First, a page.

Octoberm 5,, 2014


The stone that the builders rejected has become the cornerstone.

– Mt. 21: 42

   Our Lord’s reason for telling this parable in the last days of His earthly ministry is not hard to discern. The vineyard stands for Israel. Instead of respecting His claim to represent His Father’s full authority over His people, the religious leaders had taken it as a threat to their authority. Things were rapidly coming to a head. The Scribes & Pharisees saw it as an either/or, a “him” or “us” situation. Jesus’ point is that getting rid of me will not mean my defeat but your own ruin. You’ll never be able to revoke my Father’s claim to absolute dominion even if you kill His Son. The vineyard does indeed belong to my Father & He will never abandon His claim. All of this applies directly to us.

   We humans were called by God to be the world’s caretakers, but we have instead played the role of creation’s Lords, exploiting for our own myopic advantage the creation we were meant to cherish. Like the caretakers in the parable, we have forgotten to whom we are accountable. But Jesus will not let us forget.

   Again & again He returns to call us to account. He comes in the form of the thousands who perish daily from starvation. He comes in the form of the victims of violence & their bereaved families, in the form of a poisoned environment that threatens generations yet to come, in the form of all the children who go to bed each night wondering if there will be a tomorrow, & in the form of the weak & helpless (especially the unborn & the elderly) whose lives we value so little.

   The “wicked crowd” of the parable is still with us, & more often than not, we are part of it. But for those who have the eyes to see, “the kingdom of God will be taken away from you & given to a people that will produce its fruit.” This parable applies directly to the Church, the new Israel of God’s own planting. It is the Church’s business to call the earth’s caretakers to account in Jesus’ name. It is her business to remind “the principalities & powers of this present time” that they are not the final authority.  Alas, the Church is all too often part of the problem. What good is a light hidden under a bushel or salt that has lost its flavor?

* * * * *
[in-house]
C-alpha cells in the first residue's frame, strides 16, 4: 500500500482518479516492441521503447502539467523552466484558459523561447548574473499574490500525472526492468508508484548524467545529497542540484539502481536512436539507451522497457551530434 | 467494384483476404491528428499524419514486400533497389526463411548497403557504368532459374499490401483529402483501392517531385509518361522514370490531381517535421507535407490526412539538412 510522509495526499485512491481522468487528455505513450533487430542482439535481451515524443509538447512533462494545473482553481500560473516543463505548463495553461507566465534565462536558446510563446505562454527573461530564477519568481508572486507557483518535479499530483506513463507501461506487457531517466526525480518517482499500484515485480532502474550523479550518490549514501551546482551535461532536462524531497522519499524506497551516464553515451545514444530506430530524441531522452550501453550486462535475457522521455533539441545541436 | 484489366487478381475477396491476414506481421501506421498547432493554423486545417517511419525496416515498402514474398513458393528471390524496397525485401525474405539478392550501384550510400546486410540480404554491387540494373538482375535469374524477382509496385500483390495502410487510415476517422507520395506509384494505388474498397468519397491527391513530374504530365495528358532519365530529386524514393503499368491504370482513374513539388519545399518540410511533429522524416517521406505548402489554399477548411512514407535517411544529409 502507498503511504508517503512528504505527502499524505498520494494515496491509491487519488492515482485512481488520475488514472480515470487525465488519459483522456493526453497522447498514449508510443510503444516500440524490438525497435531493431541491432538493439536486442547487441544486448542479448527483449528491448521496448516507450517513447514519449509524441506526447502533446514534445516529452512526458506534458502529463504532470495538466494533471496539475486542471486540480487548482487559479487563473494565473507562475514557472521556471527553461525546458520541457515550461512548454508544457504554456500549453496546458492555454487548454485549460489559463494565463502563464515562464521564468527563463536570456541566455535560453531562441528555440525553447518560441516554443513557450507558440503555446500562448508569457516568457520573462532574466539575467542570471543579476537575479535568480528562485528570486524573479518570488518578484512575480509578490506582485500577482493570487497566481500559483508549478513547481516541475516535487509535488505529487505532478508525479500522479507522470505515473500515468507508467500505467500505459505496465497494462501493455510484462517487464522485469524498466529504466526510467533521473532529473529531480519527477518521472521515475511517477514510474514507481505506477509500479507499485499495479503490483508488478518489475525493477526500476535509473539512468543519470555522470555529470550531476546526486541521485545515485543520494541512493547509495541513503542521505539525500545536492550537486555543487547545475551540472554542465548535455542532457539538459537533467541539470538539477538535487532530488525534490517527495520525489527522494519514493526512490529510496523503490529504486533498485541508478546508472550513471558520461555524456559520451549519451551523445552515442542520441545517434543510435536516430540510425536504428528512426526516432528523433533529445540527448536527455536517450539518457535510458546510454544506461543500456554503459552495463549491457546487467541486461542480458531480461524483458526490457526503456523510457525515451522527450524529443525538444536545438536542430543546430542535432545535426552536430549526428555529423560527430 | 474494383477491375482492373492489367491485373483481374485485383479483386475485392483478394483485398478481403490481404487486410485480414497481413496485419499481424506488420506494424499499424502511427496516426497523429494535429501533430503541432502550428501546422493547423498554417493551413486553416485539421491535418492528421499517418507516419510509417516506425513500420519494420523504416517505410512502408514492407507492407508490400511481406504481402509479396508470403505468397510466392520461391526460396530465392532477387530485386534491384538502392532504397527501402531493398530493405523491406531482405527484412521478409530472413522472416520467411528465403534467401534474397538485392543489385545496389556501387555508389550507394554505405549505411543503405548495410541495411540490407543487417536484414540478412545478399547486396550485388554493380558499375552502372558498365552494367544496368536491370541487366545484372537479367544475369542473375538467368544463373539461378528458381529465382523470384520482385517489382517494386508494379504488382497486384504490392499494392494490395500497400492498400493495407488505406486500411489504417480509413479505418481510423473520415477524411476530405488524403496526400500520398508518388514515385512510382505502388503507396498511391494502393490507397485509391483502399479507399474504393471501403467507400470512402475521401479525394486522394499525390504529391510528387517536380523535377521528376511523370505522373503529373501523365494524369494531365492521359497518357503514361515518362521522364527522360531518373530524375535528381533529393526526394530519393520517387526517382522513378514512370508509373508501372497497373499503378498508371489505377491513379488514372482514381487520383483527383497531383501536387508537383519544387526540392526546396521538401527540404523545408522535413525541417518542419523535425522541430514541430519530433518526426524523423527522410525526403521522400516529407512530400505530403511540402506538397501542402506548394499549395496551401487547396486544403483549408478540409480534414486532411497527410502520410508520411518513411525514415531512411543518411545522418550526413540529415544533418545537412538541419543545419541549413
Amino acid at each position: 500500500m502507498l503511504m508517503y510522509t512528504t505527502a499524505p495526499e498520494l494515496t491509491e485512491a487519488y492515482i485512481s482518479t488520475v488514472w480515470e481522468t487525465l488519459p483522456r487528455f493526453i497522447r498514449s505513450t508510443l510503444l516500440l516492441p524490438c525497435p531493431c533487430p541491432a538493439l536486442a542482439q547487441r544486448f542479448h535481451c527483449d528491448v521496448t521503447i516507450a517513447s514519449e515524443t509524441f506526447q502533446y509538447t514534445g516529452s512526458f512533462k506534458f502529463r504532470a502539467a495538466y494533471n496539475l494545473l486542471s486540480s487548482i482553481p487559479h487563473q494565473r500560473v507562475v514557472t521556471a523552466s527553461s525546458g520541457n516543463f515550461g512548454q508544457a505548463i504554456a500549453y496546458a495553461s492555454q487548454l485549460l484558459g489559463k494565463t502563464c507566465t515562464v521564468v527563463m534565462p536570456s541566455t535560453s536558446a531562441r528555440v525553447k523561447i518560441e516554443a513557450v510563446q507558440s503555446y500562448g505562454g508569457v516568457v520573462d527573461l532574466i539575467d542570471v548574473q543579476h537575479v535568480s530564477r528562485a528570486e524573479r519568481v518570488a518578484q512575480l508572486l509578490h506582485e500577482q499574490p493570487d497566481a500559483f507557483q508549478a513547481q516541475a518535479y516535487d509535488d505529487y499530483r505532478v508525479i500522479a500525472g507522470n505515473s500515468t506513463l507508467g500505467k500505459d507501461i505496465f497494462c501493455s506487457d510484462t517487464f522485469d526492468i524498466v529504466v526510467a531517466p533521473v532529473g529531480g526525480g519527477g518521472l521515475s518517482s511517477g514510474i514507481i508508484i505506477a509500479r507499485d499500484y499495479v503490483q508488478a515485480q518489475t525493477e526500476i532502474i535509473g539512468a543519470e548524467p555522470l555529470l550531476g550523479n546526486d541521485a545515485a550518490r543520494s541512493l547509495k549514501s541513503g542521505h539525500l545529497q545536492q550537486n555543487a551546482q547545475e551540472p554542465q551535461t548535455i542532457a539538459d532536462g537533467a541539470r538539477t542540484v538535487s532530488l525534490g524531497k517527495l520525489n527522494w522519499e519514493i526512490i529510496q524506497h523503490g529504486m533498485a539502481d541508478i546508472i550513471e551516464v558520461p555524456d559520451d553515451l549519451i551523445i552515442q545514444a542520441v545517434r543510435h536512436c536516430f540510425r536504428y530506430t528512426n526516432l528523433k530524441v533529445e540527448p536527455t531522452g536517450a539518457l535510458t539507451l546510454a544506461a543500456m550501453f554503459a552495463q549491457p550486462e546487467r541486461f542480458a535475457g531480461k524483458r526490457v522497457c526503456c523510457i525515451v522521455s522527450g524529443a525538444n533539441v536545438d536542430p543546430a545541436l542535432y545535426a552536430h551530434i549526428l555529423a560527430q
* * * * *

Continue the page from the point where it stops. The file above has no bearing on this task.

Of all people, Jesus seems to have appreciated the true worth of human beings, their greatness & unlimited possibilities. Again & again, He reminds us that as children of God we have the power of God to make a difference. Because God is with us in a special way in the Sacraments, we cannot excuse our indifference towards our role as a caretaking community on the grounds that we are powerless or helpless.

   The saints are a living testimony to what God can do when we acknowledge His Lordship in our lives, & it is marvelous to behold. Each day lived in His countenance is indeed a day which the Lord has made, which we can rejoice & be glad in it. If we Christians could really start to do that, the world would be a much happier place to live in.  AMEN!